Letters, May 14 2021


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Election thanks and congratulations

I would like to thank everybody who voted for me in the Scottish election and the many people who helped my campaign.

I congratulate Jenni Minto on her election and wish her well in her job of representing the people of Argyll and Bute at Holyrood.

Alan Reid, Dunoon.

Open letter to Transport Scotland chiefs

The following is an open letter from John Gurr, chairperson of the Rest and Be Thankful Campaign group, to Transport Scotland’s chief executive, Roy Brannen, and director of roads, Hugh Gillies, in response to a follow-up email following a meeting held with officials from the transport agency last month. 

Dear Roy and Hugh,

I am writing in response to an official Transport Scotland (TS) email to the Rest and Be Thankful (RABT) Campaign on April 27 2021, where you have sought to answer several questions posed by us at our meeting with your officials and in subsequent emails to you both. We are hugely disappointed by this response and its apparent contradictions.

We asked for a permanent solution within the next three years. The email states: ‘We are not waiting for anything and are pushing on with work at pace’, yet your actions since the August landslide have only created delay.

Creating 11 options for consultation in November 2020, this, we believe, is a time-wasting exercise. Five further options for consultation in March. We strongly believe there are only three real options, with studies on these completed in your 2013 report. Conducting a geological survey which will take eighteen months to complete, a process that could have started last August, assuming you had not conducted such surveys in 2012.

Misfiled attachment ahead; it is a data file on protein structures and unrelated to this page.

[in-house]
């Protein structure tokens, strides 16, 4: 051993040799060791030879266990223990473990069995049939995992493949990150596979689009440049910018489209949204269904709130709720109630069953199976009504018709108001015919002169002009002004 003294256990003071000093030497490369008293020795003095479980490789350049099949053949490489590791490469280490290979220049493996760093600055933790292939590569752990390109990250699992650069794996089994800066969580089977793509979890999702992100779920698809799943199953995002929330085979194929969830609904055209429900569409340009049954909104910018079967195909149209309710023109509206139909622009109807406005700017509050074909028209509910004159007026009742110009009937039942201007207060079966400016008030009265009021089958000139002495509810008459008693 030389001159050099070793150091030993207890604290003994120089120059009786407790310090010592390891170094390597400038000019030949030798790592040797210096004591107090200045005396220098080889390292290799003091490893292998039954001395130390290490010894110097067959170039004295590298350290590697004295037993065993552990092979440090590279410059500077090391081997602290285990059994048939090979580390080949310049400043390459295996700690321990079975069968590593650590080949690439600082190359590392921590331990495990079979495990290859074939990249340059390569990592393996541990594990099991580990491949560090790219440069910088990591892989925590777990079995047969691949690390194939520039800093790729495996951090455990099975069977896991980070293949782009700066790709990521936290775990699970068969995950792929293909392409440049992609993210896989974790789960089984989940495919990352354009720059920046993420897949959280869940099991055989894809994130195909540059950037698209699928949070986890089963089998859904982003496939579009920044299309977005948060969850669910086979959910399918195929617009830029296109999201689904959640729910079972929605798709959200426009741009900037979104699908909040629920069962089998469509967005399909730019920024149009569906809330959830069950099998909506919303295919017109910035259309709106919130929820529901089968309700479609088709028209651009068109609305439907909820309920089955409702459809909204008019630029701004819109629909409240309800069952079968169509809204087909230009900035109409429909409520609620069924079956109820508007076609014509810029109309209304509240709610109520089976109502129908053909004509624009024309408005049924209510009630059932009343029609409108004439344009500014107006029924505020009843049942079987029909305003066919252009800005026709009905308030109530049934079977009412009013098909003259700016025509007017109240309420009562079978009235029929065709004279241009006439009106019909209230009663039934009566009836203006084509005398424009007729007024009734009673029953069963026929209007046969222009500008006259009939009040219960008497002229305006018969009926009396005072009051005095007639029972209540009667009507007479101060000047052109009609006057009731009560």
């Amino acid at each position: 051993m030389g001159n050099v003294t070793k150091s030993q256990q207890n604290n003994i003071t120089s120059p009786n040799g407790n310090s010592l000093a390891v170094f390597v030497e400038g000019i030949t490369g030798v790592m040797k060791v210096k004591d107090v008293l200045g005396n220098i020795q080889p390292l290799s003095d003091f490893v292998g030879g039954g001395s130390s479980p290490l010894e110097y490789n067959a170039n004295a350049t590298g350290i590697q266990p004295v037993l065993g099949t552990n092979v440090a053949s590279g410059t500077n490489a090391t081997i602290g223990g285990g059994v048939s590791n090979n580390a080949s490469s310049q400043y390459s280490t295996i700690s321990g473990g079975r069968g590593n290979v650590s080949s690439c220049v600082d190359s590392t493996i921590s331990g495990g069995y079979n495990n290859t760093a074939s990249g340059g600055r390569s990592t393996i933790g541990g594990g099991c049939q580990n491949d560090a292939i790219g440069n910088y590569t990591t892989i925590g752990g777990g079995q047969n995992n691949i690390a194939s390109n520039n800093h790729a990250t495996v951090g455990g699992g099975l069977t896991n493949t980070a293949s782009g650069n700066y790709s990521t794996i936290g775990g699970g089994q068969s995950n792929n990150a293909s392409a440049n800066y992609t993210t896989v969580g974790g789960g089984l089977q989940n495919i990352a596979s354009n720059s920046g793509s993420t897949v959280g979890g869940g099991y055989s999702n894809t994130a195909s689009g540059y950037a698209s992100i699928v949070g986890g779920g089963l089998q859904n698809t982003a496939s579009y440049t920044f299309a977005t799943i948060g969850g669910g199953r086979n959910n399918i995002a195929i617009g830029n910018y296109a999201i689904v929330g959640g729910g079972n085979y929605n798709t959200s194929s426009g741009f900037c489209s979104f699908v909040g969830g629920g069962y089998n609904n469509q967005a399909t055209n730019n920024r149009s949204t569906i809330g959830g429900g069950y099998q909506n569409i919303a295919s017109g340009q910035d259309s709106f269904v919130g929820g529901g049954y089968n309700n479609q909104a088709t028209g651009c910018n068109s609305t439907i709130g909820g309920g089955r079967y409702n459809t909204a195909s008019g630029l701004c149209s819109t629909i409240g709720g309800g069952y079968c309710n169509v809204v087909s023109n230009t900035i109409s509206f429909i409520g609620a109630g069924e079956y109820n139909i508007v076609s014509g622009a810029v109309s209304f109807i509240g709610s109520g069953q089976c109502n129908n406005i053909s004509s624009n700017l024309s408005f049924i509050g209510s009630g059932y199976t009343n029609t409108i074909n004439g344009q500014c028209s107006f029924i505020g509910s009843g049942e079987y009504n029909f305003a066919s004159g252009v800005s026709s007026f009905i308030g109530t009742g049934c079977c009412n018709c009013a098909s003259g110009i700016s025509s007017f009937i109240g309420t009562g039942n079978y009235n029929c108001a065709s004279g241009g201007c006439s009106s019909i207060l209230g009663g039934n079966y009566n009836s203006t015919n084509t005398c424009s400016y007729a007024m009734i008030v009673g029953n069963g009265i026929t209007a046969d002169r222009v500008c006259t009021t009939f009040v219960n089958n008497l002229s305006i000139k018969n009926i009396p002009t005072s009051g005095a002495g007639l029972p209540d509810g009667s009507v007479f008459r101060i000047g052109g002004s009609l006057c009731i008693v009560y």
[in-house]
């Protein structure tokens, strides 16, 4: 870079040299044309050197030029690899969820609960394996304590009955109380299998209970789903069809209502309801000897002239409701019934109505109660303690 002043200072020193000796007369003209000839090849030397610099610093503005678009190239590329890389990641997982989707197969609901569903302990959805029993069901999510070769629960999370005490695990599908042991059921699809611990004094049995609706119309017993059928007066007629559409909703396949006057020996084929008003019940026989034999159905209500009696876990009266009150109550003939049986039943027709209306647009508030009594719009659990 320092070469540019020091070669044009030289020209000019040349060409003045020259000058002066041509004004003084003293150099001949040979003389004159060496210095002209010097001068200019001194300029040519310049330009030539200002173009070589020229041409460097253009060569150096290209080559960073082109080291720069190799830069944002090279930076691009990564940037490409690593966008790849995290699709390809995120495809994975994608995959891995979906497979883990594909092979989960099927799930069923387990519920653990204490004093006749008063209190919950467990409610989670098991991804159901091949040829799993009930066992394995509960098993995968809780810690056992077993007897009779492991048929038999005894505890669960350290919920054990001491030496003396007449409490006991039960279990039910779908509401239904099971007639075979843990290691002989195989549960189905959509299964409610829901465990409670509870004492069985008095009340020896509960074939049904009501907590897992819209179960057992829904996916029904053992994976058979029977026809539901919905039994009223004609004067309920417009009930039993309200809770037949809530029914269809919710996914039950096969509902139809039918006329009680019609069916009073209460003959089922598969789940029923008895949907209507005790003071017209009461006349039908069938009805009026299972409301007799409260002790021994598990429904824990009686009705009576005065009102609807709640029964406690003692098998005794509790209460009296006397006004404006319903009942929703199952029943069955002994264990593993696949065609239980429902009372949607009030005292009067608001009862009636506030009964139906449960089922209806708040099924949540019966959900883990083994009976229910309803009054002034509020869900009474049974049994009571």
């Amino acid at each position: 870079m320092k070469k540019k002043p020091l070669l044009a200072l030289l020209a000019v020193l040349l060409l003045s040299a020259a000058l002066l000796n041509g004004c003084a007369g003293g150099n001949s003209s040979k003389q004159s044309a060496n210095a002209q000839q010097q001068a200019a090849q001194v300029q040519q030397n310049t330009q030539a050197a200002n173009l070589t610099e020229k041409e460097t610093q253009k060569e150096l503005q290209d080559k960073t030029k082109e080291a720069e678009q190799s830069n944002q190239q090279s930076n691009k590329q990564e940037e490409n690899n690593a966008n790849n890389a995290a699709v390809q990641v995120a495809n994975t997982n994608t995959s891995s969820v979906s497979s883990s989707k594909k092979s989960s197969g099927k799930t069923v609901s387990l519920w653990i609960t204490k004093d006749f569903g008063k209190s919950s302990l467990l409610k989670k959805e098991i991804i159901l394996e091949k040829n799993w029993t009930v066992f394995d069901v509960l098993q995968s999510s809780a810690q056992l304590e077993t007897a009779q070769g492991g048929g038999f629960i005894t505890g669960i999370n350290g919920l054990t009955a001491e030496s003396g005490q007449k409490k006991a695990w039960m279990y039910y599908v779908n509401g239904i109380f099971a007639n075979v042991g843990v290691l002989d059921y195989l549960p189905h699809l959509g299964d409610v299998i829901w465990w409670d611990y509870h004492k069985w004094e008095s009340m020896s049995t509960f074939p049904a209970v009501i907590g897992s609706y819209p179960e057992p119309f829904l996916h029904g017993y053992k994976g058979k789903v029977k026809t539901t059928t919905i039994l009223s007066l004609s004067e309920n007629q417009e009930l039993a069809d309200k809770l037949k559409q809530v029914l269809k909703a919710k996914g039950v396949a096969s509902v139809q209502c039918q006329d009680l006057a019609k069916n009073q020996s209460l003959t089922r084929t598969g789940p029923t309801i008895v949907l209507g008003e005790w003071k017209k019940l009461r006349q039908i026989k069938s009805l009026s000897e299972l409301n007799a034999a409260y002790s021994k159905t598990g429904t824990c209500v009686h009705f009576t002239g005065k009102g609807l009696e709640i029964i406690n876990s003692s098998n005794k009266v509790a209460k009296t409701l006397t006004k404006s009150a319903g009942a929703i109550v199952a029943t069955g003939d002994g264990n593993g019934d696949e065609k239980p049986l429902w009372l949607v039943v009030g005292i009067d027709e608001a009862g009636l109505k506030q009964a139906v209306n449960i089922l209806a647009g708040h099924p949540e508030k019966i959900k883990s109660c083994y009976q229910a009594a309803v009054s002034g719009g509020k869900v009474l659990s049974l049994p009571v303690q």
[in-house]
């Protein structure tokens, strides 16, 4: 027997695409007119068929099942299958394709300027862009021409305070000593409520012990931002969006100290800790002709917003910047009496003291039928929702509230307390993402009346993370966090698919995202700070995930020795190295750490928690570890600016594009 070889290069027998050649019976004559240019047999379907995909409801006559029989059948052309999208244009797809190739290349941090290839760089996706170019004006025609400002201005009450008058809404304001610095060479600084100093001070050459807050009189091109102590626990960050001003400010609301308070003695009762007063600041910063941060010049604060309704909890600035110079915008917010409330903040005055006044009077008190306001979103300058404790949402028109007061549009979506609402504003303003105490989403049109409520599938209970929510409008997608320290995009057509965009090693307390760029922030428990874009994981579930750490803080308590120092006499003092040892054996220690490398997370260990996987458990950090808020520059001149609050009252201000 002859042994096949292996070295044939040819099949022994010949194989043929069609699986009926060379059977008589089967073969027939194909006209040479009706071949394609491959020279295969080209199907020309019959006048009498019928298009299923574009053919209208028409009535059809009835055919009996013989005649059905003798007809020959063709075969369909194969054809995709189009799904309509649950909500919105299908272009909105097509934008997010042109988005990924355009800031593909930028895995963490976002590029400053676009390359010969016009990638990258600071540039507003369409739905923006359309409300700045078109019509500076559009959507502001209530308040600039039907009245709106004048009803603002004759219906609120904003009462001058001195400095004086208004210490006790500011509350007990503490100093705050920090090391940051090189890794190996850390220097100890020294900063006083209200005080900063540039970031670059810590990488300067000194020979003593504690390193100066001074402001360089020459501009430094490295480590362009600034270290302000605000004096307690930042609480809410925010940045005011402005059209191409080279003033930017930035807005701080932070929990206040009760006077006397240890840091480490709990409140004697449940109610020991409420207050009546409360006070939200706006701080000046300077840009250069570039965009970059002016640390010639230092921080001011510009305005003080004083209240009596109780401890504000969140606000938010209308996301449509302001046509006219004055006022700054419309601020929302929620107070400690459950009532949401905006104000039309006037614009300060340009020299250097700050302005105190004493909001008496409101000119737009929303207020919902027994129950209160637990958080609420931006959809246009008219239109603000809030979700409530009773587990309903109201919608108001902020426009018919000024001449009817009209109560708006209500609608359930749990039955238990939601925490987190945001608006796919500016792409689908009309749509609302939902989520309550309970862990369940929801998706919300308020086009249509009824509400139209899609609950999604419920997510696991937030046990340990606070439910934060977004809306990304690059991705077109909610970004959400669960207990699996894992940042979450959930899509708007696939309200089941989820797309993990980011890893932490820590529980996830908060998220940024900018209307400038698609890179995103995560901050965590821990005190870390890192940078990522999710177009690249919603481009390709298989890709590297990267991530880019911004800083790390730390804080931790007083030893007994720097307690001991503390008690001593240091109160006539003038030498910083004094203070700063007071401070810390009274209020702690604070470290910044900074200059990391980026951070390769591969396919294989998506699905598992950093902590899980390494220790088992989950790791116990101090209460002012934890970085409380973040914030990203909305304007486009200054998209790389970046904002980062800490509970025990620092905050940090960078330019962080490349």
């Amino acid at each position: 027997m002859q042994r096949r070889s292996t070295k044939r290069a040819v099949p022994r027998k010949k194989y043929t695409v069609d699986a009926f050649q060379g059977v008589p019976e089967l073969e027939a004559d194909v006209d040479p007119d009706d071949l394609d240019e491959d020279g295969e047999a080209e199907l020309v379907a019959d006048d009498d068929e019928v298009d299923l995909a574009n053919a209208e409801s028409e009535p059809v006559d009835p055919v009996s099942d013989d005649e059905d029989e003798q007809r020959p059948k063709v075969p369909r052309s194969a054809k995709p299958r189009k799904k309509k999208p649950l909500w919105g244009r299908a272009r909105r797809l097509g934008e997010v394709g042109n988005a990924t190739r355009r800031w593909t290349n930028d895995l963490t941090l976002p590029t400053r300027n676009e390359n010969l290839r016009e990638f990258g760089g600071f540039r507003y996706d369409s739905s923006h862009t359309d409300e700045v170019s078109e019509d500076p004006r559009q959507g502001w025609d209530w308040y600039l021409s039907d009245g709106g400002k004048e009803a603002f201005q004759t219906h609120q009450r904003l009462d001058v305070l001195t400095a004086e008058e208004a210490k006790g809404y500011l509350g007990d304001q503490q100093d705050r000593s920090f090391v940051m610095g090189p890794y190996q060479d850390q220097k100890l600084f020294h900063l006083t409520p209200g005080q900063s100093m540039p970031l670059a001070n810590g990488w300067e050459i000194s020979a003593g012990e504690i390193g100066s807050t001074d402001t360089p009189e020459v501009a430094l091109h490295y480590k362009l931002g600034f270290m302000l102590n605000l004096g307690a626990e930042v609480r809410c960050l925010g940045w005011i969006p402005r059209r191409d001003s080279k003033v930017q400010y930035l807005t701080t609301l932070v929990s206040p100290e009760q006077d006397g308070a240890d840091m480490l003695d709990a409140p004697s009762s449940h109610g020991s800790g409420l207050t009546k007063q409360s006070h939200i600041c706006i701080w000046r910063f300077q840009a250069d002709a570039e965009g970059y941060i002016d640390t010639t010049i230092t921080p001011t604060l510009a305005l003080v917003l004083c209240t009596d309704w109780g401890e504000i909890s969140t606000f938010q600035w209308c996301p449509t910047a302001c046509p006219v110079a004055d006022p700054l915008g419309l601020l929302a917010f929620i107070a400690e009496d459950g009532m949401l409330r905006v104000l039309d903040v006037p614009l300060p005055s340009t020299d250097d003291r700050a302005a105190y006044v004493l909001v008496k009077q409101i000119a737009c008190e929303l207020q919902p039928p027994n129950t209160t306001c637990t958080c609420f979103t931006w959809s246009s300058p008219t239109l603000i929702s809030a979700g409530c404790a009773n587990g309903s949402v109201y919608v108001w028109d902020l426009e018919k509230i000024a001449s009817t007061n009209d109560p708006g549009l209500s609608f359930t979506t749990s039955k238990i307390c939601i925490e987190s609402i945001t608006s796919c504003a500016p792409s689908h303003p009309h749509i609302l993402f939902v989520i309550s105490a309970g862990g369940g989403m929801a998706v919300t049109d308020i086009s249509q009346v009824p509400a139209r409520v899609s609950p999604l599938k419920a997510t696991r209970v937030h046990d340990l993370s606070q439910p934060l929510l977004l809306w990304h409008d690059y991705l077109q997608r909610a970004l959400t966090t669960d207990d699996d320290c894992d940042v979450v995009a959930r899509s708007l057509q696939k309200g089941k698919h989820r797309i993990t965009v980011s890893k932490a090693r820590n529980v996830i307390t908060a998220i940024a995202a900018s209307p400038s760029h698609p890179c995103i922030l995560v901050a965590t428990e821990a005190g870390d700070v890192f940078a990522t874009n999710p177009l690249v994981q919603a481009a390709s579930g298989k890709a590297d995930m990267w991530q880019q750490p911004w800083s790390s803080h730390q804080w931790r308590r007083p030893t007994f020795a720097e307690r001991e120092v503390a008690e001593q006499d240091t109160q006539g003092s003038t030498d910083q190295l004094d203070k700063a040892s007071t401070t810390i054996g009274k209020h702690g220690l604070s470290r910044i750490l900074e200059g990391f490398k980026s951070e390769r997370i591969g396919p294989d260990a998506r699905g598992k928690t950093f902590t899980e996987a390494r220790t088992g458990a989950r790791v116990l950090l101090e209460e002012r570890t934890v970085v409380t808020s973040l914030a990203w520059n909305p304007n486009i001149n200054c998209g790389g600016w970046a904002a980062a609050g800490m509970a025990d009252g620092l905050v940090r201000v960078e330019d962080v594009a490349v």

We have asked for temporary use of the forestry road, away from the threats posed by landsides. It also states: ‘We were clear without that information we are not certain the forestry track in its current form is safe for use.’ Yet we would argue you already have a Transerv report produced in 2012 by Balfour Beatty and Mouchal Services Ltd for TS which suggested the forestry road could be upgraded in 10 to 12 weeks. How did Transerv arrive at this conclusion without a study of the ground conditions being done in advance?

This situation should be considered a safety, economic and social emergency, cutting through the red tape of consultation and delay. It further declares: ‘We understand first-hand the delay that can be caused by procedural challenge…there needs to be a careful balancing of accelerating development and procedural risk in order to ensure that we do not end up in the courts.’

While we understand the need for the right balance of speed and consultation, we think the safety risks, costs incurred by business and damage to the economy of Argyll, should create the conditions for emergency action, delivering what should be a simple road realignment. This is not HS2, we are not asking to blight the countryside, or people’s homes, you do not have whole communities ready to challenge fixing the crisis at RABT.

What we want cannot be worse than the damage already inflicted on the hillside without consultation. If you fixed the Rest, we will all be thankful.

The following questions still have not been answered in TS’s official reply or in recent press statements:

  • If the next landslide, or subsequent diversion along the equally inadequate A82, results in a fatality who will be held accountable?